Are foreign visitors being ripped off after they fly into South Africa? It has been well reported that some are targeted, followed from the airport, and then robbed when they get to their destination.
However, can there be a scam involving something as everyday as a SIM card?
I am not saying that fraud is happening. But I have every reason to believe it is possible.
I was recently at ORT to meet a friend who was flying in from Istanbul. After he finally emerged from the bureaucratic checks, he needed to get a local SIM card. The MTN shop had sold out, there was a big queue at Vodacom, so he went to Cell C.
Now George is no ordinary international jet setter with an excellent taste in friends. He runs an IT business, knows a hell of a lot about cyber-security, and can spot a potential scam.
He was concerned that his identity was not recorded, as is required, during the transaction. The SIM was fitted in his phone but the credit-card sized plastic holder from which it was extracted was kept by the salesman. It was only after we had navigated several buggered escalators to the car park that he realised this, and insisted on returning.
When he asked for his plastic, which he is adamant contains enough information for an insider to cancel the SIM and grab the data, he was told he didn’t need it.
Once again, I am not saying there was fraud. I am just very suspicious, and clearly proper procedures were not followed at this shop, and the same may be happening at other outlets both at ORT and at other SA airports.
So what does Cell C have to say for itself? I asked for their comment and here is an (edited) version of their responses.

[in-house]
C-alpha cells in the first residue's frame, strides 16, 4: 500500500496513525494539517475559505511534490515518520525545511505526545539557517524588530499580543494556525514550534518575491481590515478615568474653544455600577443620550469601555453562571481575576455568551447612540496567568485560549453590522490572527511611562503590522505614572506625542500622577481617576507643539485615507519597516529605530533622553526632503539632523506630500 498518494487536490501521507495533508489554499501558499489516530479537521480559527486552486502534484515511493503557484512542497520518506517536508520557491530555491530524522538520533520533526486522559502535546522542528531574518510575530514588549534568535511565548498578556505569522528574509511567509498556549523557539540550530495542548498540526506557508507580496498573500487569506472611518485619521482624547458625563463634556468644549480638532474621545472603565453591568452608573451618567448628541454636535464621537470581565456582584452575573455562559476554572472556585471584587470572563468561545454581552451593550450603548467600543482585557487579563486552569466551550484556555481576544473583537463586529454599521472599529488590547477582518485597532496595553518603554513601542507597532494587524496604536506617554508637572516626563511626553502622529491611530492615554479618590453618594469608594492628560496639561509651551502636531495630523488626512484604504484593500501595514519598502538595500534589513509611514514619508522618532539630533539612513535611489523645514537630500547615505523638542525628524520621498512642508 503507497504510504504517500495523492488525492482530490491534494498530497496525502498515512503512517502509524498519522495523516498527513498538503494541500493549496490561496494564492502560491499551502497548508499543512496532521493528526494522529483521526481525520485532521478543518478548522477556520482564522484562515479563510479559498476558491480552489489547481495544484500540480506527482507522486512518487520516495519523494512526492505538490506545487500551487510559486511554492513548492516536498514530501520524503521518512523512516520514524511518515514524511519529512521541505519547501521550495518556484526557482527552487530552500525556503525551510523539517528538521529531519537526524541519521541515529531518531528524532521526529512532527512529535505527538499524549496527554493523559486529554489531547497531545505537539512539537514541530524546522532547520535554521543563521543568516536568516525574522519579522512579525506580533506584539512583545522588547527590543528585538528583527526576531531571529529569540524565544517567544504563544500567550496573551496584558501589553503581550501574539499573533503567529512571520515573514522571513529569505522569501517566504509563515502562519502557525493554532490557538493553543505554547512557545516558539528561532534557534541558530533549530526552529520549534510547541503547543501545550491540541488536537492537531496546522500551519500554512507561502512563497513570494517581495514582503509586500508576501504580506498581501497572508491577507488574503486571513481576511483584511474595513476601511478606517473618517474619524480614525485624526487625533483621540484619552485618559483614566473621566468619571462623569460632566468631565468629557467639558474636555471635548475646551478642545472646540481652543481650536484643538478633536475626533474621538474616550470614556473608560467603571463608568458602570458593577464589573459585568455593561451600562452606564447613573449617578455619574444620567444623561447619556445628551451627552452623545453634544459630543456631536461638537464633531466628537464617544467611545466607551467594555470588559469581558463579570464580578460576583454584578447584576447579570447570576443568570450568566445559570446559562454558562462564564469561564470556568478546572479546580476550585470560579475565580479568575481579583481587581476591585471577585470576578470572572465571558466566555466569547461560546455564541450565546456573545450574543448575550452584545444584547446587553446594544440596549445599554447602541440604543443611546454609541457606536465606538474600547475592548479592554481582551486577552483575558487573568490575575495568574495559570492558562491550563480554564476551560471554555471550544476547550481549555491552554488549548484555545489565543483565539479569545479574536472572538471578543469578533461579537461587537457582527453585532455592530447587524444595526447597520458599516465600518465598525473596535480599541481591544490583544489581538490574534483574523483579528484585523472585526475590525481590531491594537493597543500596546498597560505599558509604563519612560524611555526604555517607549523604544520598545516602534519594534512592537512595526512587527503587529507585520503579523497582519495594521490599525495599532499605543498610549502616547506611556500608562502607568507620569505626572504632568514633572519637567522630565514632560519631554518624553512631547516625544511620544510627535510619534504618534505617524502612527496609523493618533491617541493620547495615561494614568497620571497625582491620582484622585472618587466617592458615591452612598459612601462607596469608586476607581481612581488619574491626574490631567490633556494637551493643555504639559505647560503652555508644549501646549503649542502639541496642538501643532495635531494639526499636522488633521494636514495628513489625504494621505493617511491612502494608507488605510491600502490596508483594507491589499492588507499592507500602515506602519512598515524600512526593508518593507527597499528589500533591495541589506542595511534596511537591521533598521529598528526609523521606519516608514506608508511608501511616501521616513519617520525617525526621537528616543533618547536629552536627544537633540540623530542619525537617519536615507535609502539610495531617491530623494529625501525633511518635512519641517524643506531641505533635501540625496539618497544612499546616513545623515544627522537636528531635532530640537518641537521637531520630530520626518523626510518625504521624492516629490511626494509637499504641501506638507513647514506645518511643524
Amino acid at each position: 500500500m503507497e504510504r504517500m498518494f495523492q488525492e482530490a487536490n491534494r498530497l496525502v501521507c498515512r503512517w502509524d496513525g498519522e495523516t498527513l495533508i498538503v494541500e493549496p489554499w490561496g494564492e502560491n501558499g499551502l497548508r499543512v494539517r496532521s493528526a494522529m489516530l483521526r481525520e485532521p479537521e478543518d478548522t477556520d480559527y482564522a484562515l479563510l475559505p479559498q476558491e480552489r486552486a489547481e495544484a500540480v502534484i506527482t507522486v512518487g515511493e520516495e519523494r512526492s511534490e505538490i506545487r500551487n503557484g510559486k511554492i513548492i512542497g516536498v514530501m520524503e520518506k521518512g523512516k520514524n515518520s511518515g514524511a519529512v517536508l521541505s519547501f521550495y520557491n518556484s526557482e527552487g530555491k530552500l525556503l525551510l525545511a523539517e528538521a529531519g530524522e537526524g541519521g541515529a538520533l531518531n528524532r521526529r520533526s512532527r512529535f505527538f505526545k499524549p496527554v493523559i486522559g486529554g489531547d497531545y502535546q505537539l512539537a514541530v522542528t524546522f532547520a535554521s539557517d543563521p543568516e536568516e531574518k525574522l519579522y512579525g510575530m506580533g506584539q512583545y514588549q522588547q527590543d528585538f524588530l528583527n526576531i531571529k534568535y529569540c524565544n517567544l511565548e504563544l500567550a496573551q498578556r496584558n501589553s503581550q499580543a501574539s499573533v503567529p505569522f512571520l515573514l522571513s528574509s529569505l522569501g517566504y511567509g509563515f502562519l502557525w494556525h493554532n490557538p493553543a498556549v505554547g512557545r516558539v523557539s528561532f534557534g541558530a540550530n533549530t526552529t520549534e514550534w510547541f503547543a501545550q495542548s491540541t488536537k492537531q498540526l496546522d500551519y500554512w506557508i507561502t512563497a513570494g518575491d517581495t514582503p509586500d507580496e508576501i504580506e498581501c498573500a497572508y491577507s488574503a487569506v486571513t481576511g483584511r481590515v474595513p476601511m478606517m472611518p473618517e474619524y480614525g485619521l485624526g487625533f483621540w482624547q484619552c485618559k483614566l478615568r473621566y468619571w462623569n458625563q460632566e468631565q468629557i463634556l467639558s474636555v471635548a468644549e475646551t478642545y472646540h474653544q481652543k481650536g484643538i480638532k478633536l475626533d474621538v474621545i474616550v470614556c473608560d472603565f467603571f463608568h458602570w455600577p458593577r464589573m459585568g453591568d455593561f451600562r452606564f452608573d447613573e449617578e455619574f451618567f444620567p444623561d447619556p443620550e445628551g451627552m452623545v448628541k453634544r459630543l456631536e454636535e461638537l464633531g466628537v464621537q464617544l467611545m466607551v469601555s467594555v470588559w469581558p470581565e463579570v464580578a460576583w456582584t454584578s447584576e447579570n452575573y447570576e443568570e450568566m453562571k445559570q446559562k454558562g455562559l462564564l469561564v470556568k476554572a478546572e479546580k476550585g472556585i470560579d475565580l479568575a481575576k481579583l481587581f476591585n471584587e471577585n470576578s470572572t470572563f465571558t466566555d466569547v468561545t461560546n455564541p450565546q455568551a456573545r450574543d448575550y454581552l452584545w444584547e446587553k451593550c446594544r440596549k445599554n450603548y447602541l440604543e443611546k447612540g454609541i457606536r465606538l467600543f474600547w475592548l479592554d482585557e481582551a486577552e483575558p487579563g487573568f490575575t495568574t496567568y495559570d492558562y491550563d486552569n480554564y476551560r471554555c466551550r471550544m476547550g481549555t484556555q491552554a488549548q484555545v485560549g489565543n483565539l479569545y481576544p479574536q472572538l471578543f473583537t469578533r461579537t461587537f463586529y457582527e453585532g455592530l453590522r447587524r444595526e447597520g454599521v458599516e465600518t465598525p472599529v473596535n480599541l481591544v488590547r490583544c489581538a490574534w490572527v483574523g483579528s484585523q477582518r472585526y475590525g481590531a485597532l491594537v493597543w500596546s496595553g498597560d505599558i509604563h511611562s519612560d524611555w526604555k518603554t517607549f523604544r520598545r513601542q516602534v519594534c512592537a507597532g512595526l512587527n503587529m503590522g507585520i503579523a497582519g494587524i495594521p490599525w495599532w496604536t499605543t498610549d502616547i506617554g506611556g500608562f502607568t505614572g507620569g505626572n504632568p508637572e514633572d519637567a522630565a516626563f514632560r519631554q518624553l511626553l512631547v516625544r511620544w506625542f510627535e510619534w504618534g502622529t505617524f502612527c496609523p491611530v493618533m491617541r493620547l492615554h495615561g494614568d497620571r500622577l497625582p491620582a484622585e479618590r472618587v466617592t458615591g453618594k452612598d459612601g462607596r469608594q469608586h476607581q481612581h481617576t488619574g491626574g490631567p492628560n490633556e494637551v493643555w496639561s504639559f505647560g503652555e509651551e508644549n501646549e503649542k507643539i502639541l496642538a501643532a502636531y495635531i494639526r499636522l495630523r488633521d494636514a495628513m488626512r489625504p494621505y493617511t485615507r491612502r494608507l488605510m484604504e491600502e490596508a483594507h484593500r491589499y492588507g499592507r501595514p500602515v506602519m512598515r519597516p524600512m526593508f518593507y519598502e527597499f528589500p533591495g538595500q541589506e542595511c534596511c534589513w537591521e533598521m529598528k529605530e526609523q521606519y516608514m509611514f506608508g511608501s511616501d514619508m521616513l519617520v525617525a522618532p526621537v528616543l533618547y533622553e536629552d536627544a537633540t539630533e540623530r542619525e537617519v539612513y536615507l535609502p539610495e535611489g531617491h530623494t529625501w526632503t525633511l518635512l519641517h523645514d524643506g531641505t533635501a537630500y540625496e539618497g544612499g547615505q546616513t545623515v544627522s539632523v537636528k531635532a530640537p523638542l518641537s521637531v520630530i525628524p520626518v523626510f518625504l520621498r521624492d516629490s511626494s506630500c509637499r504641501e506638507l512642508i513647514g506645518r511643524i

“Yes, it is a requirement under the Act (RICA) to obtain the personal information of a customer before a Sim Card can be activated on a mobile network. The same applies to Non South African citizens or individuals who do not permanently reside in South Africa. In order to activate a SIM, a customer must provide his or her full names and surname, identity or passport number and address where the person will reside while in South Africa. If an employee is found to be in breach of this process, the necessary action will be taken. In order to investigate this matter, we require the MSISDN of the affected customer.”
I did put them in touch with the customer. I also asked why the plastic on which details of the SIM were printed had not been given to the customer, and this is what they replied:
“The customer should be given the choice to keep or discard the Sim card holder, The store employee should therefore have asked the customer if he wanted to keep the card holder. We will investigate this matter further.”
So, Cell C, is there a scam?
“We are not aware of any such scams. The information printed on the card alone cannot give you direct access to information as the cell number is not printed on the card. Nonetheless, we will investigate the matter further.”
It has been a week or two but I have heard nothing further from Cell C.
As I said earlier, I am told that if you are on the inside, and a crook, you can do a lot of things with just the PIN and PUK numbers.
As a footnote, my mate was back at the airport later in the same week, topped up his data, but was again not asked to identify himself.
He had been asked on his initial visit to the shop how long he was staying in the country. This may have been polite chit chat, but it might have been more sinister.
George and I smell a rat. If it is just Micky Mouse inefficiency, it is still a worry.
Tweet of the Day:
Mark Twain (@TheMarkTwain): A person with a new idea is a crank until the idea succeeds.
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